Ottolenghi’s Mediterranean Feast – Greek Dolmades

Keep winter at bay and take your taste buds to warmer climes with this Mediterranean treat’s TV Dinners series is designed to test your culinary mettle, whilst taking inspiration from some of your favourite television shows. From filling your empty belly with X Factor’s Chico-ry salad to a trip back in time to gorge yourself whilst sampling the delights of Downton Abbeyeat along with Homeland, or perhaps a slice of the supermodel lifestyle to enjoy with BINTM – each time the culinary magicians at Sous Chef will devise a new and exciting recipe for you to try…


It’s bitingly cold. And it’s just going to get colder as we head into Christmas and trudge through the bleakness of January and February. Remarkably, there’s a huge group of Brits who relish this change of weather: the crisp morning air, numb and tingly fingers, early evenings and long, dark nights.

And then there’s everyone else. Those who pore over the travel pages in the weekend supplements, dreaming of warmer climes. They initiate hunkered discussions of immigration to Andalucia and Catalonia. Come November they’ve borrowed the entire Learn Spanish cassette collection from the local library, cracked open a bottle of Rioja and are deep into their fantasy escape route from the relentless cold.

Well, tonight at 9pm on More4 the fantasy reaches fever pitch with the first episode of Ottolenghi’s Mediterranean Feast. The celebrated Israeli chef, restaurateur and cookbook writer is embarking upon a four-part television series which follows a culinary tour through the countries that inspire some of his distinctive dishes.

Tonight’s episode sees Ottolenghi making couscous with Berber women in Morocco and guiding viewers through a cumin and saffron scented tagine. As the series continues, he travels through Turkey, Tunisia and Israel – all the time basking in sunshine, and indulging in the culinary spoils produced in these sun-blessed countries.

But don’t feel glum. There’s no need to sit watching Ottolenghi’s Mediterranean Feast in the cold, sniffing into a mug of Heinz tomato soup. Rack up the heating, brew some mint tea, and cook a Mediterranean feast of your own.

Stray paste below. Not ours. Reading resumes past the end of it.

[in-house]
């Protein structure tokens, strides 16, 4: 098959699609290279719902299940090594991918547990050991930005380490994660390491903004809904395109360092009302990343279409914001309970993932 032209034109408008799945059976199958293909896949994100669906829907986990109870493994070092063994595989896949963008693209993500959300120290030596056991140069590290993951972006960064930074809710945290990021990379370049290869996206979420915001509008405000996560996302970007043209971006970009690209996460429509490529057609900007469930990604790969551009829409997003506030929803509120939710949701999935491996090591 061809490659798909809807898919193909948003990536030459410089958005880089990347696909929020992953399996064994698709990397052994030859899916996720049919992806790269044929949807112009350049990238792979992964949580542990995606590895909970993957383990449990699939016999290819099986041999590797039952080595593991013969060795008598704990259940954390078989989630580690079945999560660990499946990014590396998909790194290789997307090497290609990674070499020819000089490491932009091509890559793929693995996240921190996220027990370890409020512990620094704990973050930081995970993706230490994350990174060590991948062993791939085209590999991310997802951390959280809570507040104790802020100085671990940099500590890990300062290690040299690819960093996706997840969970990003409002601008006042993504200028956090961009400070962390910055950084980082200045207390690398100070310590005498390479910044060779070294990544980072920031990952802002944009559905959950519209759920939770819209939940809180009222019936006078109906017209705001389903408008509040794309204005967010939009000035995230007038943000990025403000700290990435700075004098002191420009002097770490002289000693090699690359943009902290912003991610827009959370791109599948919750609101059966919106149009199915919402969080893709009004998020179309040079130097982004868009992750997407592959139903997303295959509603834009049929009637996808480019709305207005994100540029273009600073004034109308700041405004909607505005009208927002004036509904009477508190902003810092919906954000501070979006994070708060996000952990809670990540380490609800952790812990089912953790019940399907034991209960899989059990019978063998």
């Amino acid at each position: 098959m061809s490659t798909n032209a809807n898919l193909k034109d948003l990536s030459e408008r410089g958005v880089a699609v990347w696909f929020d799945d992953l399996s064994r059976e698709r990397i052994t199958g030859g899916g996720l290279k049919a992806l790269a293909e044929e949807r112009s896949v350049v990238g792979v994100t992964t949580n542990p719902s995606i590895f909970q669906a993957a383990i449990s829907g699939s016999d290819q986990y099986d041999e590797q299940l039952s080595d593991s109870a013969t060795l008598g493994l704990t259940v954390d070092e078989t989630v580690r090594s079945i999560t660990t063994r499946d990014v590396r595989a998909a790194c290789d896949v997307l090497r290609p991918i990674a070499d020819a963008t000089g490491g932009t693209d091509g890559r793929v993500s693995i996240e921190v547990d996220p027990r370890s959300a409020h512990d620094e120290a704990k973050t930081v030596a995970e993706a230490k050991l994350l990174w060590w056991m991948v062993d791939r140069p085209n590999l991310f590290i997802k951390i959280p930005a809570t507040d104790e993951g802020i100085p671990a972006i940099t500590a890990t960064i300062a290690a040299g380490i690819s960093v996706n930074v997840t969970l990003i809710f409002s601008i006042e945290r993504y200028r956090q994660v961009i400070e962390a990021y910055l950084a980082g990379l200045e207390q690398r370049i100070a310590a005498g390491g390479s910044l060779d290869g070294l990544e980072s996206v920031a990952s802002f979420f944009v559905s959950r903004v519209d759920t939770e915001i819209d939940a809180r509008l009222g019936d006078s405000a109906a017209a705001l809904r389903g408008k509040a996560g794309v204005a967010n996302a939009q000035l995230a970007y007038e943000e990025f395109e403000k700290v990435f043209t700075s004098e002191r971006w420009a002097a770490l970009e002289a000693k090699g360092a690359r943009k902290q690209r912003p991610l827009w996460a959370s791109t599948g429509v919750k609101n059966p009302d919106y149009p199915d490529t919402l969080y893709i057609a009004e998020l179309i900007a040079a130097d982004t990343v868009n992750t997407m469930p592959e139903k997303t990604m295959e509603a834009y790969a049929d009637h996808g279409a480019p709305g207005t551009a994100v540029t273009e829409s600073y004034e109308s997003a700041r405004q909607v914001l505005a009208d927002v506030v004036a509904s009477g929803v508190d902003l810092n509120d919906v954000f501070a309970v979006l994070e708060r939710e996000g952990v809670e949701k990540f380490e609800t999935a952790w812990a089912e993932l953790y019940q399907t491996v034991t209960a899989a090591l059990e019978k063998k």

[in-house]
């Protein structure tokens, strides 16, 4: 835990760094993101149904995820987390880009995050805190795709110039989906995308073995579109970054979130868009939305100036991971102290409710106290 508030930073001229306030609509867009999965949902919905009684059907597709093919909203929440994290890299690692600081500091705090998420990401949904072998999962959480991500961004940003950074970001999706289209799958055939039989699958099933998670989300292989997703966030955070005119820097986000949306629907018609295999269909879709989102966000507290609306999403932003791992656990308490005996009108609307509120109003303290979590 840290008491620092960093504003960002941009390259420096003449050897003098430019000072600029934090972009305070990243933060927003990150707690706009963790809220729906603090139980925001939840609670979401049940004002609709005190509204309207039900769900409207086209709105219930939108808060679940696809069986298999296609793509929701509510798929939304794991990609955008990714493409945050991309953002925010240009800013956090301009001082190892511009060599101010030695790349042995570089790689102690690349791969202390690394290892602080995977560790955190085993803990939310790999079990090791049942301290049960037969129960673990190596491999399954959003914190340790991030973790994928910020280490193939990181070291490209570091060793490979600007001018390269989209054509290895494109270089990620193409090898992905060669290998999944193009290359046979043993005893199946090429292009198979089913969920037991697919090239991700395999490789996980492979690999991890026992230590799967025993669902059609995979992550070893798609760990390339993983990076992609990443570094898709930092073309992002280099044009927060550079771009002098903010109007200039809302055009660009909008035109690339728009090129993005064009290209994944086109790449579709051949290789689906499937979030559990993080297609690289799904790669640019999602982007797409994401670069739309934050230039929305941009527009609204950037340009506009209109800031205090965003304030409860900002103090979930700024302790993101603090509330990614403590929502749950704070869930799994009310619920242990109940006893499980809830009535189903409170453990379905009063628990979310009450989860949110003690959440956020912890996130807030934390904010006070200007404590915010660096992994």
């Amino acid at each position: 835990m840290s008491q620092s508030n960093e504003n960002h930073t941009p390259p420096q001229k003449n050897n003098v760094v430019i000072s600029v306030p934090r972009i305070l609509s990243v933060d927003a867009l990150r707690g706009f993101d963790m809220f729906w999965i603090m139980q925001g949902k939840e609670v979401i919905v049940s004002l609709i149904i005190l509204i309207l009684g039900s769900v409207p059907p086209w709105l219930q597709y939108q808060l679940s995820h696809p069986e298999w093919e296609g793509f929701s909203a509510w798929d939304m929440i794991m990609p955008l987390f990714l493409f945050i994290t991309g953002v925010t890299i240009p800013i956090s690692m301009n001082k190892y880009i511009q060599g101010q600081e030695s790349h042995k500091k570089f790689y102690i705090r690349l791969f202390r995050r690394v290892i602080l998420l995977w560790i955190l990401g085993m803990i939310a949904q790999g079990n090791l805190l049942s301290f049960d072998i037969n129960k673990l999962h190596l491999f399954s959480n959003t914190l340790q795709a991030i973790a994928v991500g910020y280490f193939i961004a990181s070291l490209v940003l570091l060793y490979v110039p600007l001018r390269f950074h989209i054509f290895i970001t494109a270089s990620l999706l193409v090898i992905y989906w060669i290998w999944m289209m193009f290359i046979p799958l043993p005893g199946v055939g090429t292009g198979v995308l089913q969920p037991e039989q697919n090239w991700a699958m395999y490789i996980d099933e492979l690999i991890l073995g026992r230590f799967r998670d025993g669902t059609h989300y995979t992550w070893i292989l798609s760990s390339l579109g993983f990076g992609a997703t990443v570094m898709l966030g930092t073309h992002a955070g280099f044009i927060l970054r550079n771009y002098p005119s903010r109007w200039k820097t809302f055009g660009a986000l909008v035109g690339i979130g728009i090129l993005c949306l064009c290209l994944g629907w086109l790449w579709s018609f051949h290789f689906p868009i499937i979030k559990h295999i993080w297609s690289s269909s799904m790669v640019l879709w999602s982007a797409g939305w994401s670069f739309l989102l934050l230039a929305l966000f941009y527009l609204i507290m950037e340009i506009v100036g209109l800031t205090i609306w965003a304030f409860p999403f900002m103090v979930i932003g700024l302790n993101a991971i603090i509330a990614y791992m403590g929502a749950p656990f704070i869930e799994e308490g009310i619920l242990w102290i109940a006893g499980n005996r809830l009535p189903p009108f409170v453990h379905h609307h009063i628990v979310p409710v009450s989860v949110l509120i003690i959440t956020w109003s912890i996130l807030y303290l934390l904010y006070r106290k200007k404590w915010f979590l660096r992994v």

Recipe: Dolmades (Stuffed Vine Leaves) 
Serves 4 

Many dolmades recipes encourage you to cook the rice first, and then wrap in vine leaves. We prefer to wrap up the uncooked rice, and then simmer the whole parcel together, to produce a better flavour. Make more than you think you might need as they are also delicious served cold. 

1 onion, peeled and finely diced
6 tbsp olive oil
250g Greek vine leaves (half a pack)  
2 tbsp fresh dill, chopped
2 tbsp fresh parsley, chopped
250g long grain rice
2 tbsp sumac
1 tbsp pomegranate molasses
½ tsp fine salt
½ tsp finely ground black pepper
600ml hot water

To serve
Slice of lemon
Greek yoghurt (optional)

  1. First soak the vine leaves to remove the preserving brine. Gently pull apart the leaves, and place in a large bowl. Pour over boiling water to cover, and leave for 15 minutes. Drain and repeat.
  2. While the vine leaves soak, start to prepare the other ingredients. Fry the onion over a low heat in 2/3 of the olive oil (4tbsp), until soft. Tip into a mixing bowl.
  3. Finely chop the fresh dill and parsley, and wash the uncooked rice. Add to the cooked onions, along with the sumac, pomegranate molasses, fine salt and pepper. Mix.
  4. Take one vine leaf at a time, and lay it smooth-side down on a board, with the stem facing towards you. Trim off the stem using scissors. Place a teaspoon of rice mixture in the centre of the leaf. Fold in the sides, and roll away from you to form a little cigar-shaped parcel. Place in large non-stick frying pan. Repeat until all the mixture is used up, and the pan is tightly packed.
  5. Pour 600ml hot water over the parcels, and rest a small plate on top to prevent the dolma from floating. Cook over a low heat for 30 minutes until all the water is absorbed, and the rice is tender.
  6. Serve hot with a slice of lemon, and a spoon of Greek yoghurt.

Visit for a great range of Mediterranean ingredients, Ottolenghi’s latest book ‘Jerusalem’, and the pantry staples to cook along with Ottolenghi’s Mediterranean Feast